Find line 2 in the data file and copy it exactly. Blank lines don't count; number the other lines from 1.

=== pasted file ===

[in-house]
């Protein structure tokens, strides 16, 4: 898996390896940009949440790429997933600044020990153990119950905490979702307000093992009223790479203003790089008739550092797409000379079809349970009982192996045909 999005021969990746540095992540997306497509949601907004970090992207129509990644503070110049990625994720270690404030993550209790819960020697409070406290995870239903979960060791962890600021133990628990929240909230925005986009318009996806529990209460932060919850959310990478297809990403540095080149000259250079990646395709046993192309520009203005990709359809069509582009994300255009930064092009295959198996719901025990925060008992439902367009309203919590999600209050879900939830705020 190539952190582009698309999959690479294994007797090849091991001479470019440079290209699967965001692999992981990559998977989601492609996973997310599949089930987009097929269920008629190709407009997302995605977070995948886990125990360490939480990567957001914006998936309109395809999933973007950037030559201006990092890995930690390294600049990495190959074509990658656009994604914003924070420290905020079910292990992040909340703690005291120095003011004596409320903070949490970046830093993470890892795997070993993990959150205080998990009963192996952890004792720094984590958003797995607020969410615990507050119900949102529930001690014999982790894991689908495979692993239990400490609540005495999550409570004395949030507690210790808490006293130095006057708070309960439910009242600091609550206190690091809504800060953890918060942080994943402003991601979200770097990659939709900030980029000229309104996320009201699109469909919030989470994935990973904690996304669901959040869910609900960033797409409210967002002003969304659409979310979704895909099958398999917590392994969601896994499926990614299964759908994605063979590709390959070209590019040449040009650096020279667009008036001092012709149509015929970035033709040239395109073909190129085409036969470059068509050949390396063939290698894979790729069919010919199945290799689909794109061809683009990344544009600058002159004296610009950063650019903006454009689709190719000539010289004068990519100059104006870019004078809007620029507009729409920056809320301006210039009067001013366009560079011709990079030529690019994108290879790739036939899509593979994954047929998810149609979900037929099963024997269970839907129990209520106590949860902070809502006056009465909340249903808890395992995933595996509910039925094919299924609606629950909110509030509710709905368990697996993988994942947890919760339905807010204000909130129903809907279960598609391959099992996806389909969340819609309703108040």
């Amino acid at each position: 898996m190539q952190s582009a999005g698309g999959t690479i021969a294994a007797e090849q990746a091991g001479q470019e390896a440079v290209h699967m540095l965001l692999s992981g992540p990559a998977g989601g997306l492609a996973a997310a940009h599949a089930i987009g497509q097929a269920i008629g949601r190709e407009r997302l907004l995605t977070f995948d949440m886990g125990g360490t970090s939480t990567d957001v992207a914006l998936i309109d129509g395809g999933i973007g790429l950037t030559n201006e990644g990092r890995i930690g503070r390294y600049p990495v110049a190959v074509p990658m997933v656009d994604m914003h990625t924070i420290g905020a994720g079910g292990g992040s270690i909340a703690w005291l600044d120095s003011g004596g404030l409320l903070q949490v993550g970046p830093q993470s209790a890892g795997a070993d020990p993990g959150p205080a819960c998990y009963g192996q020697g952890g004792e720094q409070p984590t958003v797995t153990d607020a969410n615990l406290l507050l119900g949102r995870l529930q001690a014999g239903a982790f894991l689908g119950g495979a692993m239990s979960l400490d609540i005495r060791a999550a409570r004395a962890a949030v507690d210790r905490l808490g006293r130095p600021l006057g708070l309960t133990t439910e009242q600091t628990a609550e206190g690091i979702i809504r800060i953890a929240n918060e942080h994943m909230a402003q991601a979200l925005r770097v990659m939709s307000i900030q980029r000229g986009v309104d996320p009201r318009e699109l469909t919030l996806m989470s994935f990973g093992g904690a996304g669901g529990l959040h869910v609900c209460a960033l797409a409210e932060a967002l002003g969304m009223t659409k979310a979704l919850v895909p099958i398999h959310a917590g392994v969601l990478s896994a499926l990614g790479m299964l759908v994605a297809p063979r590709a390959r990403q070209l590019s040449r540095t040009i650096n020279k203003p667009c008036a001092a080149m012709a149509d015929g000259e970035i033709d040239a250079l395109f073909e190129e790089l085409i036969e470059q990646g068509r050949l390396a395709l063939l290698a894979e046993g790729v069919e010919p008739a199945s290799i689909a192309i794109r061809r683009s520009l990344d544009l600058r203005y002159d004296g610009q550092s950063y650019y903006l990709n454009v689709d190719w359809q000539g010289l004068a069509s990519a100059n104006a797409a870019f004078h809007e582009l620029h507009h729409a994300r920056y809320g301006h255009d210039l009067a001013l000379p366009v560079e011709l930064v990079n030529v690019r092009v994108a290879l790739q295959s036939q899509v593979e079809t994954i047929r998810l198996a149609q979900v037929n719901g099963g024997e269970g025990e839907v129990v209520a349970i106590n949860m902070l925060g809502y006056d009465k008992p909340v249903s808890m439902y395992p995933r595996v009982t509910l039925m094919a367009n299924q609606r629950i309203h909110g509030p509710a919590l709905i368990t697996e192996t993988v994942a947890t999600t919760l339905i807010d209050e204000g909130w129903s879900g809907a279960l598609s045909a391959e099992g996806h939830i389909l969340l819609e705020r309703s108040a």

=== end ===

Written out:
């Protein structure tokens, strides 16, 4: 898996390896940009949440790429997933600044020990153990119950905490979702307000093992009223790479203003790089008739550092797409000379079809349970009982192996045909 999005021969990746540095992540997306497509949601907004970090992207129509990644503070110049990625994720270690404030993550209790819960020697409070406290995870239903979960060791962890600021133990628990929240909230925005986009318009996806529990209460932060919850959310990478297809990403540095080149000259250079990646395709046993192309520009203005990709359809069509582009994300255009930064092009295959198996719901025990925060008992439902367009309203919590999600209050879900939830705020 190539952190582009698309999959690479294994007797090849091991001479470019440079290209699967965001692999992981990559998977989601492609996973997310599949089930987009097929269920008629190709407009997302995605977070995948886990125990360490939480990567957001914006998936309109395809999933973007950037030559201006990092890995930690390294600049990495190959074509990658656009994604914003924070420290905020079910292990992040909340703690005291120095003011004596409320903070949490970046830093993470890892795997070993993990959150205080998990009963192996952890004792720094984590958003797995607020969410615990507050119900949102529930001690014999982790894991689908495979692993239990400490609540005495999550409570004395949030507690210790808490006293130095006057708070309960439910009242600091609550206190690091809504800060953890918060942080994943402003991601979200770097990659939709900030980029000229309104996320009201699109469909919030989470994935990973904690996304669901959040869910609900960033797409409210967002002003969304659409979310979704895909099958398999917590392994969601896994499926990614299964759908994605063979590709390959070209590019040449040009650096020279667009008036001092012709149509015929970035033709040239395109073909190129085409036969470059068509050949390396063939290698894979790729069919010919199945290799689909794109061809683009990344544009600058002159004296610009950063650019903006454009689709190719000539010289004068990519100059104006870019004078809007620029507009729409920056809320301006210039009067001013366009560079011709990079030529690019994108290879790739036939899509593979994954047929998810149609979900037929099963024997269970839907129990209520106590949860902070809502006056009465909340249903808890395992995933595996509910039925094919299924609606629950909110509030509710709905368990697996993988994942947890919760339905807010204000909130129903809907279960598609391959099992996806389909969340819609309703108040």